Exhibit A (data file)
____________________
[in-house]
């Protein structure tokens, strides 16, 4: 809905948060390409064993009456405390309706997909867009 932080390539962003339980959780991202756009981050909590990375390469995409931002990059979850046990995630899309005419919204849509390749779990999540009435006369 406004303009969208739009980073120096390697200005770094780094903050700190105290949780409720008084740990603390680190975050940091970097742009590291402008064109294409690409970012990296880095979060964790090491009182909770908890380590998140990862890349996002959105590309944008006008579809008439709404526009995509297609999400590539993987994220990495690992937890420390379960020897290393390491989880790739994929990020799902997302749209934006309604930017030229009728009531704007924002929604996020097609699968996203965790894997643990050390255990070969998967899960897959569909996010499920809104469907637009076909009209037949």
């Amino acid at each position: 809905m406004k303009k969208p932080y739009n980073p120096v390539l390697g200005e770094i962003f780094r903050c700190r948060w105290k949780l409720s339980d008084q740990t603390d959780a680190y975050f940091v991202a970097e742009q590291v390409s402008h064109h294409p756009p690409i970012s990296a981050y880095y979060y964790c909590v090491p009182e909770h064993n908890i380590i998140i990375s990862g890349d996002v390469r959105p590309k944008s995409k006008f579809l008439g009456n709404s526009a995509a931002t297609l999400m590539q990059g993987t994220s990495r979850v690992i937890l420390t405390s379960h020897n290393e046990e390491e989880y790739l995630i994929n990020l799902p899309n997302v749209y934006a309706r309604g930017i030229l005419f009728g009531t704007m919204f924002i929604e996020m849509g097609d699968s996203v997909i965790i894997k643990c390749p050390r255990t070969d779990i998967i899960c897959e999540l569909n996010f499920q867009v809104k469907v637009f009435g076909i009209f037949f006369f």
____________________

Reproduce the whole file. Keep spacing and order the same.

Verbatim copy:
[in-house]
């Protein structure tokens, strides 16, 4: 809905948060390409064993009456405390309706997909867009 932080390539962003339980959780991202756009981050909590990375390469995409931002990059979850046990995630899309005419919204849509390749779990999540009435006369 406004303009969208739009980073120096390697200005770094780094903050700190105290949780409720008084740990603390680190975050940091970097742009590291402008064109294409690409970012990296880095979060964790090491009182909770908890380590998140990862890349996002959105590309944008006008579809008439709404526009995509297609999400590539993987994220990495690992937890420390379960020897290393390491989880790739994929990020799902997302749209934006309604930017030229009728009531704007924002929604996020097609699968996203965790894997643990050390255990070969998967899960897959569909996010499920809104469907637009076909009209037949």
């Amino acid at each position: 809905m406004k303009k969208p932080y739009n980073p120096v390539l390697g200005e770094i962003f780094r903050c700190r948060w105290k949780l409720s339980d008084q740990t603390d959780a680190y975050f940091v991202a970097e742009q590291v390409s402008h064109h294409p756009p690409i970012s990296a981050y880095y979060y964790c909590v090491p009182e909770h064993n908890i380590i998140i990375s990862g890349d996002v390469r959105p590309k944008s995409k006008f579809l008439g009456n709404s526009a995509a931002t297609l999400m590539q990059g993987t994220s990495r979850v690992i937890l420390t405390s379960h020897n290393e046990e390491e989880y790739l995630i994929n990020l799902p899309n997302v749209y934006a309706r309604g930017i030229l005419f009728g009531t704007m919204f924002i929604e996020m849509g097609d699968s996203v997909i965790i894997k643990c390749p050390r255990t070969d779990i998967i899960c897959e999540l569909n996010f499920q867009v809104k469907v637009f009435g076909i009209f037949f006369f």